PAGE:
Homeowner's associations, or HOAs, have at times been berated by angry residents who feel they've been wronged by the rules that are part of the deal in certain communities. Or perhaps not the rules themselves but how someone in the HOA management interprets them. Anyhow, it's important to know what the usual CCRs, or covenants, conditions and restrictions, mean before a purchase is made in an HOA neighborhood.
According to the Real Estate Division Nevada has about 3,000 associations that include some 450,000 condos, townhomes and single-family houses. Most of them are of course here in the Las Vegas metropolitan area.
The CCRs can vary widely but normally cover matters like where your car can be parked, the color of the home and even when trash can be placed on the curb. They generally won't allow basketball hoops in the driveway or someone fixing his car for three months in front of the garage. Things like that. In a way they protect the neighborhood from the few who like to do things out of the ordinary and drive home values down with their behavior. For that, the homeowners have to forego the complete freedom to do whatever they want to.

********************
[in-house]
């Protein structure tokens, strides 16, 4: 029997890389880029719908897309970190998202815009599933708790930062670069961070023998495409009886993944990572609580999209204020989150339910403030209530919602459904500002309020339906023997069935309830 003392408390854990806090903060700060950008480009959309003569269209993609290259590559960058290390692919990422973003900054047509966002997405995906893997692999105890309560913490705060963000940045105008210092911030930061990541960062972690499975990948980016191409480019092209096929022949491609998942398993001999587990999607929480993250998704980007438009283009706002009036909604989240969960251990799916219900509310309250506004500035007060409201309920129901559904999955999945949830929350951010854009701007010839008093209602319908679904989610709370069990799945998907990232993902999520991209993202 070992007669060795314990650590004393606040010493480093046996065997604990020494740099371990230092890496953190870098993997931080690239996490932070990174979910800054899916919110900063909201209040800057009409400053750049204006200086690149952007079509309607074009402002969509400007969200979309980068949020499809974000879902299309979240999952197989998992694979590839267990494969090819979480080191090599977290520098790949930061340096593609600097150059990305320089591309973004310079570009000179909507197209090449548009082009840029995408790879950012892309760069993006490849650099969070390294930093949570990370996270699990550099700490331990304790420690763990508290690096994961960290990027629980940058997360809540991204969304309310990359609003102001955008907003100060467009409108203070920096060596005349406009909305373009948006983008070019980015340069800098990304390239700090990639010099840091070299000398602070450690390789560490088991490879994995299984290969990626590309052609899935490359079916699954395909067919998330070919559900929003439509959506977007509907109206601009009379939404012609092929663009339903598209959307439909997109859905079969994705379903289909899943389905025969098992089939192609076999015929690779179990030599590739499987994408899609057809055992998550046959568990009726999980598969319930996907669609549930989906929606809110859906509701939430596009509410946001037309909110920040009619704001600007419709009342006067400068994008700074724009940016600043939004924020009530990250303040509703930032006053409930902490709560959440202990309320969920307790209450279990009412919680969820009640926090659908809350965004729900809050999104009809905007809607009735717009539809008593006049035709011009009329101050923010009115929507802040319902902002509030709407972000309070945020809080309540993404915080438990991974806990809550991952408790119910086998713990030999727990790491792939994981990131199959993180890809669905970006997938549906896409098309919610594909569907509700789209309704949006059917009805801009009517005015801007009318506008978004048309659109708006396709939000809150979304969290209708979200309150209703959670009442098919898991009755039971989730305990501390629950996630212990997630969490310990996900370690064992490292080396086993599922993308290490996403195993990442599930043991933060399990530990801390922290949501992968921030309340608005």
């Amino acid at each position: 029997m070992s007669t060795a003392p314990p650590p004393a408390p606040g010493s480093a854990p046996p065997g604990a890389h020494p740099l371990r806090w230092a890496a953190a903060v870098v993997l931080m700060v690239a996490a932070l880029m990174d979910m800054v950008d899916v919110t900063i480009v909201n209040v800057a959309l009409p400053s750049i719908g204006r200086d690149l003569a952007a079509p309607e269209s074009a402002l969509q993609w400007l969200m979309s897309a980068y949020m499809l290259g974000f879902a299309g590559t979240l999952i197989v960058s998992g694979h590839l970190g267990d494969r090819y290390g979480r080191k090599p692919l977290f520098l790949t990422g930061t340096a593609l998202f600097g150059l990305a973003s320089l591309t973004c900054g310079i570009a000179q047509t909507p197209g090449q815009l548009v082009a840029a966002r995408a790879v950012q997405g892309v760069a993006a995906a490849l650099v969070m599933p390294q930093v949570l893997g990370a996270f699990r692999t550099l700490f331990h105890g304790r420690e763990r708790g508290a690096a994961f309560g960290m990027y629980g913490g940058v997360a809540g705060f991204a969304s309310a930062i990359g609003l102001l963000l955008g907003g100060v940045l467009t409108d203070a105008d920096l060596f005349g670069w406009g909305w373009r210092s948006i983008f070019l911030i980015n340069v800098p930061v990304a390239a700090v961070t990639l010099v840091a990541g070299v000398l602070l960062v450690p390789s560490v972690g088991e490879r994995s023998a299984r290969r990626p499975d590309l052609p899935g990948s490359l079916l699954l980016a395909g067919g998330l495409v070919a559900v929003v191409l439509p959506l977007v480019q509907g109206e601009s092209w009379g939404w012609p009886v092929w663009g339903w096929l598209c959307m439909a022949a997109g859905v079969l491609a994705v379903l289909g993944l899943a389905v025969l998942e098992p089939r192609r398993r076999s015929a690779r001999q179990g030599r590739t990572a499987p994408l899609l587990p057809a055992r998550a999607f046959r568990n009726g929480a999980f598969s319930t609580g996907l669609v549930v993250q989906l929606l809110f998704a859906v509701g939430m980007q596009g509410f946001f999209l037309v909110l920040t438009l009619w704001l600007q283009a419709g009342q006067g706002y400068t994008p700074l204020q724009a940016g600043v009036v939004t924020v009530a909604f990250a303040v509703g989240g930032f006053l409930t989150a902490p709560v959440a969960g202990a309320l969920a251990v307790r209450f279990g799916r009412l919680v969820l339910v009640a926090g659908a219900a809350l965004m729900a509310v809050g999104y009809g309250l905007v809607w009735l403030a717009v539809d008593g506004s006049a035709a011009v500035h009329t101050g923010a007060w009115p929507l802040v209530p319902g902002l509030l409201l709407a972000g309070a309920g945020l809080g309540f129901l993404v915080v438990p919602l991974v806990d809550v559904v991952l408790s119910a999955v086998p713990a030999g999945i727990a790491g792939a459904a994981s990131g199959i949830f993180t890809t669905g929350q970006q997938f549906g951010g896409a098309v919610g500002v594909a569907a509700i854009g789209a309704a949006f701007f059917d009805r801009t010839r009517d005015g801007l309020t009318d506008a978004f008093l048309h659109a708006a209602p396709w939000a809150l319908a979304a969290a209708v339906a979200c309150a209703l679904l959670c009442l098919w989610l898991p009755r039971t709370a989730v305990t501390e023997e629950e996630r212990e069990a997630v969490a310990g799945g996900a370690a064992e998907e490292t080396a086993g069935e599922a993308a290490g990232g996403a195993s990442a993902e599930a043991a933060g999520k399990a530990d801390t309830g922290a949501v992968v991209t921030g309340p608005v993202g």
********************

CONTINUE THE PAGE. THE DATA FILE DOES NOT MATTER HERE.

HOA dues can also bounce from a mere $30 a month to several hundred dollars a month. It largely depends on what services are included in them. Maintenance of swimming pools, clubhouses, spas and extensive lawns and landscaping within a community costs money and the dues are higher. Often with condominiums and townhomes the building insurance is worked into the dues and they can also cover water and utilities. Those who like to use the pool and workout facility regularly see good use for their monthly assessment, but the ones who don't do that are mostly wasting their money.
It pays to get an adequate picture of what an HOA entails in a given community before buying there. Those who want paint their house pink ought for sure to stay away from one of these places.